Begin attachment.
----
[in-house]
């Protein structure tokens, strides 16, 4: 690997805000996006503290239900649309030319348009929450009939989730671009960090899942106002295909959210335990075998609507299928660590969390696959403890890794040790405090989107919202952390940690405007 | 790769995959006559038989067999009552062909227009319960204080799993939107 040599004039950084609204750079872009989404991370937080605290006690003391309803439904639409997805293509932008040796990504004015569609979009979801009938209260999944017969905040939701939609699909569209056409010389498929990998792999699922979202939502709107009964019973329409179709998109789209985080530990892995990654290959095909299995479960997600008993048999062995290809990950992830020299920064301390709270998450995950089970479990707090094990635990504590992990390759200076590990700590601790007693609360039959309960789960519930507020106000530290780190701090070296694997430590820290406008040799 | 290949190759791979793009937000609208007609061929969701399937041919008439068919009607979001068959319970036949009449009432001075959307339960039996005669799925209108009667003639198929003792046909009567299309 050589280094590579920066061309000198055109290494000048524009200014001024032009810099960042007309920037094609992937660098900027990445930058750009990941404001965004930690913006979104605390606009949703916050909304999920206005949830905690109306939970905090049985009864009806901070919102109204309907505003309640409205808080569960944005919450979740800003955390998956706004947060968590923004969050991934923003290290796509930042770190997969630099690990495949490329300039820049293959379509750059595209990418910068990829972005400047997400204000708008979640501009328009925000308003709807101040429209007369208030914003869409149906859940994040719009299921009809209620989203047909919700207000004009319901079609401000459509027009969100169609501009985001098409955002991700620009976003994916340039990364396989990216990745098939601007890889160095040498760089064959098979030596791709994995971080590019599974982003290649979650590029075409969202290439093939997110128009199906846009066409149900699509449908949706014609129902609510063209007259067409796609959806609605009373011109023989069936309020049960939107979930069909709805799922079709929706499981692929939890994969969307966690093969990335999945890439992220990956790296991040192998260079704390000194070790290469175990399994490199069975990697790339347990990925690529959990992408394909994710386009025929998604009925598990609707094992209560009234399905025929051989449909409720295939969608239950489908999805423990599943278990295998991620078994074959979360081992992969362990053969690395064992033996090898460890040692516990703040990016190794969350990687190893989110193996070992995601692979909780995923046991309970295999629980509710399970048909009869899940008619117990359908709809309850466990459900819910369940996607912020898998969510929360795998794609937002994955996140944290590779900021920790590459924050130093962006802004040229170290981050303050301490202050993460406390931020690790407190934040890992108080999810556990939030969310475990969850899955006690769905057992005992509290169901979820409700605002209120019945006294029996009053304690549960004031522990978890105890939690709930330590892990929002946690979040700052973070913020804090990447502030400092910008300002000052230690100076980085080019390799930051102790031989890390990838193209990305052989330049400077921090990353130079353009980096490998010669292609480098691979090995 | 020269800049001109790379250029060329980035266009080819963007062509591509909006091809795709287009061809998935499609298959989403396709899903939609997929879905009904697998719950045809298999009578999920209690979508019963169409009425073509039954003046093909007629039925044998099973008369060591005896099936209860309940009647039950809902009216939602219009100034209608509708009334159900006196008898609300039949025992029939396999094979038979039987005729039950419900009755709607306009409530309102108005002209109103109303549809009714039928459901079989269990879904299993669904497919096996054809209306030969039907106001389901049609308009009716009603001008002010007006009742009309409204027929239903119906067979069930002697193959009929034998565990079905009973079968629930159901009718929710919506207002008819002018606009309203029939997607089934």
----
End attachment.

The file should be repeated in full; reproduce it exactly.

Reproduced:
[in-house]
């Protein structure tokens, strides 16, 4: 690997805000996006503290239900649309030319348009929450009939989730671009960090899942106002295909959210335990075998609507299928660590969390696959403890890794040790405090989107919202952390940690405007 | 790769995959006559038989067999009552062909227009319960204080799993939107 040599004039950084609204750079872009989404991370937080605290006690003391309803439904639409997805293509932008040796990504004015569609979009979801009938209260999944017969905040939701939609699909569209056409010389498929990998792999699922979202939502709107009964019973329409179709998109789209985080530990892995990654290959095909299995479960997600008993048999062995290809990950992830020299920064301390709270998450995950089970479990707090094990635990504590992990390759200076590990700590601790007693609360039959309960789960519930507020106000530290780190701090070296694997430590820290406008040799 | 290949190759791979793009937000609208007609061929969701399937041919008439068919009607979001068959319970036949009449009432001075959307339960039996005669799925209108009667003639198929003792046909009567299309 050589280094590579920066061309000198055109290494000048524009200014001024032009810099960042007309920037094609992937660098900027990445930058750009990941404001965004930690913006979104605390606009949703916050909304999920206005949830905690109306939970905090049985009864009806901070919102109204309907505003309640409205808080569960944005919450979740800003955390998956706004947060968590923004969050991934923003290290796509930042770190997969630099690990495949490329300039820049293959379509750059595209990418910068990829972005400047997400204000708008979640501009328009925000308003709807101040429209007369208030914003869409149906859940994040719009299921009809209620989203047909919700207000004009319901079609401000459509027009969100169609501009985001098409955002991700620009976003994916340039990364396989990216990745098939601007890889160095040498760089064959098979030596791709994995971080590019599974982003290649979650590029075409969202290439093939997110128009199906846009066409149900699509449908949706014609129902609510063209007259067409796609959806609605009373011109023989069936309020049960939107979930069909709805799922079709929706499981692929939890994969969307966690093969990335999945890439992220990956790296991040192998260079704390000194070790290469175990399994490199069975990697790339347990990925690529959990992408394909994710386009025929998604009925598990609707094992209560009234399905025929051989449909409720295939969608239950489908999805423990599943278990295998991620078994074959979360081992992969362990053969690395064992033996090898460890040692516990703040990016190794969350990687190893989110193996070992995601692979909780995923046991309970295999629980509710399970048909009869899940008619117990359908709809309850466990459900819910369940996607912020898998969510929360795998794609937002994955996140944290590779900021920790590459924050130093962006802004040229170290981050303050301490202050993460406390931020690790407190934040890992108080999810556990939030969310475990969850899955006690769905057992005992509290169901979820409700605002209120019945006294029996009053304690549960004031522990978890105890939690709930330590892990929002946690979040700052973070913020804090990447502030400092910008300002000052230690100076980085080019390799930051102790031989890390990838193209990305052989330049400077921090990353130079353009980096490998010669292609480098691979090995 | 020269800049001109790379250029060329980035266009080819963007062509591509909006091809795709287009061809998935499609298959989403396709899903939609997929879905009904697998719950045809298999009578999920209690979508019963169409009425073509039954003046093909007629039925044998099973008369060591005896099936209860309940009647039950809902009216939602219009100034209608509708009334159900006196008898609300039949025992029939396999094979038979039987005729039950419900009755709607306009409530309102108005002209109103109303549809009714039928459901079989269990879904299993669904497919096996054809209306030969039907106001389901049609308009009716009603001008002010007006009742009309409204027929239903119906067979069930002697193959009929034998565990079905009973079968629930159901009718929710919506207002008819002018606009309203029939997607089934």